All of our deposits are, on average, nearly 40% larger than the Zipf Curve would predict. As a matter of fact, it appears that we have too many larger deposits. Further, if you add up all of the projected deposits set out on the entire Zipf Curve it totals only 3.5B lbs. of U_{3}O_{8}.

As we try to line up the known deposits with predictions, what becomes evident is that McArthur River, in fact, may not be the largest deposit in the Basin. By assuming an unknown larger deposit, our known deposits more appropriately align with the Zipf predictions.

__Deposit Name__ __Resource Size (lbs. U _{3}O_{8})__

__Zipf Predicted Deposits (lbs. U__

_{3}O_{8})** Undiscovered Deposit** –

**1,000,000,000**

McArthur River 500,000,000 500,000,000

Arrow 300,000,000 333,000,000

Cigar Lake 290,000,000 250,000,000

** Undiscovered Deposit** –

**200,000,000**

Key Lake 155,000,000 167,000,000

Triple R 140,000,000 143,000,000

** Undiscovered Deposit** –

**124,000,000**

Eagle Point 113,000,000 111,000,000

** Undiscovered Deposit** –

**100,000,000**

Moreover, the sum of the predictions from this set of numbers totals in the range of 5 billion pounds – more in line with our macro estimate – and results in the following curve:

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**So?….What’s Left**

It should be pointed out that Zipf’s Law is based on observation, not theory and, as with any law, there are restrictions and assumptions that cannot always be met.

If one is to lend credence to the predictions provided by Zipf’s Law, we can draw the following conclusions:

- Somewhere, lurking in the Athabasca Basin, there is a super-deposit in the range of 1 billion pounds of U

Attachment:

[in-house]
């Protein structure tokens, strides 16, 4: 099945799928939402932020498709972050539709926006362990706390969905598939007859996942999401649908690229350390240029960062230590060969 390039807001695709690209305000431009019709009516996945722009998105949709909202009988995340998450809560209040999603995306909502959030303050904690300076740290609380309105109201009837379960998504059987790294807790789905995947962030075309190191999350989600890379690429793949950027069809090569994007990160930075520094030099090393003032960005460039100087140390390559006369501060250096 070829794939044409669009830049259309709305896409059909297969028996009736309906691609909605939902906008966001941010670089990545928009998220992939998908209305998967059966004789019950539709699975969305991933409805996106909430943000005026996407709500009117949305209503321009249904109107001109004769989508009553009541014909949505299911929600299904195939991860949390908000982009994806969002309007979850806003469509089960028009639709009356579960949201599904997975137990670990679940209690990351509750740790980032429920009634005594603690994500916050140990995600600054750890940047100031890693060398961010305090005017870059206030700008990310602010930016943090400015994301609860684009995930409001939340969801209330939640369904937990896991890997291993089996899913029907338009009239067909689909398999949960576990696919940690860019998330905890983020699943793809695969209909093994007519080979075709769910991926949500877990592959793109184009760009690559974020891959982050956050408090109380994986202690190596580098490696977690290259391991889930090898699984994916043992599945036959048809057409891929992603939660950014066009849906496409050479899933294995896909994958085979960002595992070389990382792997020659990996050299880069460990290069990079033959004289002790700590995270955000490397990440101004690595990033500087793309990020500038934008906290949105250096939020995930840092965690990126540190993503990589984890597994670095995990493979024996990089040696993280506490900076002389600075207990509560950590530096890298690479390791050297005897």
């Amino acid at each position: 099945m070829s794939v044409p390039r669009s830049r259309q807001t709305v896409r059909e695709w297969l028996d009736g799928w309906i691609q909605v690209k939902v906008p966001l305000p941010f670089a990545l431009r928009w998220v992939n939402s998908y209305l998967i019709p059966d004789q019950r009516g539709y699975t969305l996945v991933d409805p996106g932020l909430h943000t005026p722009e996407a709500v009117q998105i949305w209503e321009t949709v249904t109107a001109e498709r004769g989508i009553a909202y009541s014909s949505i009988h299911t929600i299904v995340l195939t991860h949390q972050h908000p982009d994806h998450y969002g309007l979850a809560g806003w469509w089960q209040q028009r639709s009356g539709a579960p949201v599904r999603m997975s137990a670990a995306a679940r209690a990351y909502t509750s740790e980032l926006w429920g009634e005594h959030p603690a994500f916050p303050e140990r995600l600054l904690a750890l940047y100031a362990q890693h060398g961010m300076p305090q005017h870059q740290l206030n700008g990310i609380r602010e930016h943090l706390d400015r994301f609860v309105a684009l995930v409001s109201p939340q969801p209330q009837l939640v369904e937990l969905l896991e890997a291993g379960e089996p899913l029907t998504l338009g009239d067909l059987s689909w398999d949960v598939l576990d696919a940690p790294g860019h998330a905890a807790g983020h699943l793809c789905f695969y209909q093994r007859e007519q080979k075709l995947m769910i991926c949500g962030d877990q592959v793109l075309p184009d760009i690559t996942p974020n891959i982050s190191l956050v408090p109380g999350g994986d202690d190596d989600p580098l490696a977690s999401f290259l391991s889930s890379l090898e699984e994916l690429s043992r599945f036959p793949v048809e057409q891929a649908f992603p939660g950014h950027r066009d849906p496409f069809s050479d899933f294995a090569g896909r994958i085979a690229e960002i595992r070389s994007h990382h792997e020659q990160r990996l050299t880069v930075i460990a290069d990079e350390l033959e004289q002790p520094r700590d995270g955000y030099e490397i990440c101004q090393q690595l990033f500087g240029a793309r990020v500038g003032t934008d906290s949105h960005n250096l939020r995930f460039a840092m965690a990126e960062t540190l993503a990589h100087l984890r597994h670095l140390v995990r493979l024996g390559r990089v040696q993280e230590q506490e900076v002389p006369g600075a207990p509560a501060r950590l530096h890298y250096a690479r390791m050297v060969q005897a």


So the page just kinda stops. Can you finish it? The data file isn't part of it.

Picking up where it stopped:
_{3}O_{8}– approximately the same size as the McArthur River, Arrow and Cigar Lake deposits combined; - There are three more Tier 1 deposits of between 100-200,000,000 pounds U
_{3}O_{8}yet to be discovered; - There are six more deposits out there ranging between 50-90 million pounds of U
_{3}O_{8}; - One could re-compile the analysis looking at the Eastern Basin as a separate region from the Western Basin. Such an analysis, however, results in the same conclusion – there is an unfound monster waiting to be found in the East. Further, the Western deposits are still being explored and continuing to grow. The “largest” deposit is not yet defined.

One thing is for sure. You cannot find a deposit if you are not drilling. For investors cheering on their favorite explorers, it would appear that the eight companies currently managing exploration drill programs across the Basin still have lots to discover.

*(They are Cameco Corporation, Denison Mines Corp, Fission Uranium Corp, Orano (Areva Resources Canada), NexGen Energy Ltd, Purepoint Uranium Group Inc., Skyharbour Resources Ltd. and UEX Corporation)*